According to a Jan. 26 New York Times article, Yale University has recently begun offering a class titled “Psychology and the Good Life,” and nearly 1,200 students — almost one quarter of the school’s undergraduate population — have enrolled in the course, making it the most popular in the 316-year history of the school. The course is intended to teach students how to live happier, more satisfying lives through bi-weekly lectures. According to Professor Laurie Santos, “students want to change, to be happier themselves, and to change the culture here on campus.” Santos also reflects on the fact that, for some students, this may be the first time that they are actually putting their own mental health and happiness at the forefront. They may have spent much of their high school careers working to obtain the grades needed to attain a spot in Yale and unfortunately may have built self-destructive habits. The same New York Times article cites the school’s director of Undergraduate Studies in Psychology, Woo-Kyoung Ahn, who said that she was “blown away” by the proposal for the class, despite the fact that such a course has long been requested. This response speaks volumes to a problem that exists across college campuses. 

According to a Sept. 2, 2010 article from Psychology Today, a 2009 survey from the American Health Association-National Health Assessment showed that 39 percent of college students feel hopeless during the school year, 25 percent will feel so depressed that they will find it hard to function and 84 percent will feel overwhelmed by all that they have to do. It is partly for this reason that colleges offer counseling services; however, these services are not always accessible to the students who need them. A May 4, 2017 USA Today article detailed an interview with a Georgetown University student, Benjamin Johnson, who revealed that many students were either unaware of the existence of the university's counseling center or just chose not to use it because of the stigma surrounding receiving treatment. In addition, Georgetown requires that students pay for appointments with the counseling center. This presents a two-fold problem: It is inconvenient for students who do not have the financial means to pay for therapy and, while some students may be able to ask their families for money, it eliminates their ability to be self-reliant or keep their medical details private. Not everyone comes from a home where issues like mental health are discussed, and universities should not force students to disclose certain information unless their lives are in immediate danger. 

A class such as the one offered at Yale would be useful for instances like this because students will not only receive useful information about managing stress or self-care, but there will also be less opportunity to generate  stigma. Currently, over 1,000 students are registered for the class, causing it to have been moved to a symphony hall rather than a typical lecture hall. Since there are so many students, it is virtually impossible to tell who is enrolled in the course out of sheer interest or with the intent of bettering themselves, as students are not outing themselves the same way that they would by visiting the counseling center.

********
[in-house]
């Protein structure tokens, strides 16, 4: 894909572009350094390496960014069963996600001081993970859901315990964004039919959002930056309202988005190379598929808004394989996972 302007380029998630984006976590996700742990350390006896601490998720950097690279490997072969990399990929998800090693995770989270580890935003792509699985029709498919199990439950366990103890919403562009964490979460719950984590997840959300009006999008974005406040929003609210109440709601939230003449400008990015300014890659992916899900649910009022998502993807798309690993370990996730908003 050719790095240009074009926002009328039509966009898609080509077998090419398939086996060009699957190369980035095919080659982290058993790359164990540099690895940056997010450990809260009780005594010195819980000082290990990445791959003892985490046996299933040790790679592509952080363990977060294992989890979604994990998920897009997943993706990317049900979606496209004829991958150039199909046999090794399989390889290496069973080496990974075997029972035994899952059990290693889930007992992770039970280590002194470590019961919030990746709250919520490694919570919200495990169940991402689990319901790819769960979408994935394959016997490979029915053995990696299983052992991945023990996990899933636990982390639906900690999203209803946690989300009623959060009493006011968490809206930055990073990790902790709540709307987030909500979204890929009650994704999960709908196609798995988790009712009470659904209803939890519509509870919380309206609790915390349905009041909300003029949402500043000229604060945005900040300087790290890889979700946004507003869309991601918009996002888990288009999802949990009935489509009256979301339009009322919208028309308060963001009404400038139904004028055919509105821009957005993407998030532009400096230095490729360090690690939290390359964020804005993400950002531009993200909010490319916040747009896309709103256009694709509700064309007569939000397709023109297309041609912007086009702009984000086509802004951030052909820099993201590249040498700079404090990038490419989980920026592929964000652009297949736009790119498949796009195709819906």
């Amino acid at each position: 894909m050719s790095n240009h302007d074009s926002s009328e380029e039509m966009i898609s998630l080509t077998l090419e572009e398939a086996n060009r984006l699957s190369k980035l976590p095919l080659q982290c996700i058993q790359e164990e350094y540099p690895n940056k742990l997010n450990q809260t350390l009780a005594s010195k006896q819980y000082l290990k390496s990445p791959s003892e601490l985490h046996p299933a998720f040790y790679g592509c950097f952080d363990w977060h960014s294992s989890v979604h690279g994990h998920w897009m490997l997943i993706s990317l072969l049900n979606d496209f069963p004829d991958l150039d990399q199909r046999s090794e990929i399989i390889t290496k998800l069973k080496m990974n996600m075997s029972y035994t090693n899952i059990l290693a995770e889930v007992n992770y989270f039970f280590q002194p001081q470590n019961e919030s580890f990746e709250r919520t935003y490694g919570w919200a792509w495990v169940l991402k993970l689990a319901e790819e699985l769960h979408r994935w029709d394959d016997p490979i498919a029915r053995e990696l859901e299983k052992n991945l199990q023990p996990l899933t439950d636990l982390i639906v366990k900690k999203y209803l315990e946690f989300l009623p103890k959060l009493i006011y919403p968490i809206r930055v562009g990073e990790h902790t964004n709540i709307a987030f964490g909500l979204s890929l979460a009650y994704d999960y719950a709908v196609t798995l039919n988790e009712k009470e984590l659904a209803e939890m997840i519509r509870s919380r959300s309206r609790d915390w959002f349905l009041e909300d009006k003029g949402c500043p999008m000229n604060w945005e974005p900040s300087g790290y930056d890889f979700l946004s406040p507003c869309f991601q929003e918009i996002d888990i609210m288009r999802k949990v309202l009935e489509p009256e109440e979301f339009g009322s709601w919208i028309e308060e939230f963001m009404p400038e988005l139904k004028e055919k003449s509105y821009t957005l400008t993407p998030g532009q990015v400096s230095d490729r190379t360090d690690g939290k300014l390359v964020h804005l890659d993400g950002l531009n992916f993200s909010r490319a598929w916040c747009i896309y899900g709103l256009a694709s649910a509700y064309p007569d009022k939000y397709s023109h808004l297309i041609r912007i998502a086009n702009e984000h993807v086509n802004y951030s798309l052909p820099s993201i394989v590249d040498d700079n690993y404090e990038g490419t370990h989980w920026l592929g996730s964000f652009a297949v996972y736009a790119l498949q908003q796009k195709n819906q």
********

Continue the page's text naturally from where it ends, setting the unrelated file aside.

This is not to say that a bi-weekly lecture can replace one-on-one counseling sessions with a trained professional, but it is certainly a step above students leaving the state of their mental health unaddressed. According to the same New York Times article, the class will also consist of weekly assignments challenging students to perform small acts of kindness or make new social connections. A 2011 study published in the Indian Journal of Psychological Medicine has proved that peer interactions have been shown to help students cope with academic stress. It states, “Adequate support may intervene between the experience of stress and the onset of the pathological outcome by reducing or eliminating the stress reaction.” Students are being encouraged to branch out and make, possibly, meaningful connections with others around them, thus providing the opportunity to build a larger support network. 

This course, or one like it, is something that should be implemented in other schools. According to a June 28, 2017 NBC News article, more than 75 percent of mental health conditions begin before the age of 24, making it critical that students maintain a healthy mental state during their college years. Just as institutions stress the importance of grades and other manifestations of “success,” they should also stress the importance of self-care and ensure that their students are actually in good physical and mental health.